• One more skill I acquired during my search was using LinkedIn effectively. While networking with industry peers face-to-face at events is better, it tends to be challenging to do so in limited time. Therefore, along with using it to obtain a new gig or showcasing that plum promotion, utilize it to connect with industry peers, recruiters and anyone who can help. Start off by following Mr. Oleg Vishnepolsky & Ms. Brigette Hyacinth - tremendously inspiring.

  • A thumb rule I followed to achieve this was connecting with every recruiter who gave me positive feedback on my candidature even if I was rejected for their company's role. You may or may not need 500+ people in your network but having the right ones will definitely come in handy someday.
    Results?: My number of connections jumped by 48% that I was able to leverage to some extent. (In case anyone needs it, I've a brief template that you can use to connect with people on LinkedIn every time)

  • To extend that train of thought, do follow organizations on LinkedIn as they post lot of information such as vacancies, blog posts and insider stuff (events like hack-days, town-halls or their teams at any tech conference that you could use to talk about in your cover-letter or an interview.) Believe me when I tell you this, they'll see you in a whole different light.


TL;DR a.k.a Key Takeaways

  1. Focus on learning things 1 at a time to avoid confusion, frustration and burnout.

  2. When applying for a job, be sure to do atleast some research on a company, use sites like Crunchbase & Craft - regardless of the outcome, your interviews will be definitely more interesting.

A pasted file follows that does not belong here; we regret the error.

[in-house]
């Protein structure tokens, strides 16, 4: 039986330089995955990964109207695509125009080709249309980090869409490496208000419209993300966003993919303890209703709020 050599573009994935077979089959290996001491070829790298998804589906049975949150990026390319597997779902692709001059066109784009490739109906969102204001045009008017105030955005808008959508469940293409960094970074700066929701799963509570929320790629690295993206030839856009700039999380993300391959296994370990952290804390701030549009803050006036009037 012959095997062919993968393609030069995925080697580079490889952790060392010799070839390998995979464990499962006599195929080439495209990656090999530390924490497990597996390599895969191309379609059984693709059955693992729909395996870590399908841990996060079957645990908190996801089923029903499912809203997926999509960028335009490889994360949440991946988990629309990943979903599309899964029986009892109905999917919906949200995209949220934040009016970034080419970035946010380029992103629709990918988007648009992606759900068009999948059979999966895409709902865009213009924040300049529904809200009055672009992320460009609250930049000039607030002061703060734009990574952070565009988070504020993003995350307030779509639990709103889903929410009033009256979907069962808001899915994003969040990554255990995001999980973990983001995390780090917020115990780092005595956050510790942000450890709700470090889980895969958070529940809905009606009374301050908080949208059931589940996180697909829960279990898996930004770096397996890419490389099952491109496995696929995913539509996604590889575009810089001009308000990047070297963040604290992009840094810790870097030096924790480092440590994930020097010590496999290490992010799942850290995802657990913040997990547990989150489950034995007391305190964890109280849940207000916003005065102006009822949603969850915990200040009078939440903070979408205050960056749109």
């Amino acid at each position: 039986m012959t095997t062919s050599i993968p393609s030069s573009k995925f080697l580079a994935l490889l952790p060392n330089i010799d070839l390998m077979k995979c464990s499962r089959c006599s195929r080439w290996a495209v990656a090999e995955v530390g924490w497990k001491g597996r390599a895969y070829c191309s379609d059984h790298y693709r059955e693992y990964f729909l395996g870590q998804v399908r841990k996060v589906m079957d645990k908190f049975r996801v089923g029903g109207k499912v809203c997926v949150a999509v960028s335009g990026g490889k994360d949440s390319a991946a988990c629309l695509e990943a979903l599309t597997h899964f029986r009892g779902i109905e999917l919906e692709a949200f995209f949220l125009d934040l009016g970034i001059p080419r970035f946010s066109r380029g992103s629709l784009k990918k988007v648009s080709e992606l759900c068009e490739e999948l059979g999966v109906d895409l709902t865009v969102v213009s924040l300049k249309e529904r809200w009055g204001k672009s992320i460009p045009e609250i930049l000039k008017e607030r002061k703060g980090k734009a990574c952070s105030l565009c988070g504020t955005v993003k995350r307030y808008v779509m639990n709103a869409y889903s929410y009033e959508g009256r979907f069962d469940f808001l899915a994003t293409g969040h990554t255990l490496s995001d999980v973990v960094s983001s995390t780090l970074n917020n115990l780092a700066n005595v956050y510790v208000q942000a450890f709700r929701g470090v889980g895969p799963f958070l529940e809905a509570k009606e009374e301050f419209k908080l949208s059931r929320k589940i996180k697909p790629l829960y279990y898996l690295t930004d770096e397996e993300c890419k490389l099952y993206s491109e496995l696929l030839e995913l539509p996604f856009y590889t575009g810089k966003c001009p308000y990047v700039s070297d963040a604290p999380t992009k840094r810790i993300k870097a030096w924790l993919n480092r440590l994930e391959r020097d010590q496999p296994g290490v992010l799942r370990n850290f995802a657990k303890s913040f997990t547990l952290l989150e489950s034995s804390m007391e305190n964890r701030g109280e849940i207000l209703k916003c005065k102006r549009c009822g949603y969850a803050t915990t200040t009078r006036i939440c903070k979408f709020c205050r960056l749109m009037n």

3. Try to keep positive as this process usually tends to be draining - physically, mentally & emotionally. One way I did this was by reminding myself that I'm worth much more than any company who doesn't want to work with me. Yes it'll be initially agonizing but it's a good way to get closure.

  4. EDIT: Also, keep a track of all the applications in various stages along with dates of when you've sent/received, interviewed/feedback given/pending, sent resumes etc.. Over a period of time, this will become a good database for your reference. You can try Airtable which is an awesome tool.

  5. Lastly, never forget - you're the best decision maker for you.


As I conclude this very lengthy post, please remember - Your Mileage Will Vary but you'll definitely end up learning lots of new things.

Exhausted already? This is just the tip of the iceberg! The actual journey starts off after you land the job :)

Have any opinions, suggestions or anything else that you'd like to share on this? Please do so in the comments below.

Posted on Oct 2 '18 by:

vinayhegde1990 profile

Vinay Hegde

@vinayhegde1990

Site Reliability Engineer with 5+ years of experience. Otherwise an avid artist, reader, cinephile & football fan. Looking forward to connecting with everyone :)

Discussion

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Thanks for the informative article. This is one of the best resources I have found in quite some time. Nicely written and great info. I really cannot thank you enough for sharing.
DevOps Training in Pune

 

Happy to know that my article helped you @bama!

 

Great article! Very thorough and well written, nothing else to add but a big thank you (and a <3) !

 

Thank you for the encouraging words @Matei! I'm glad the post proved beneficial for you.

 
 

Glad to know it helped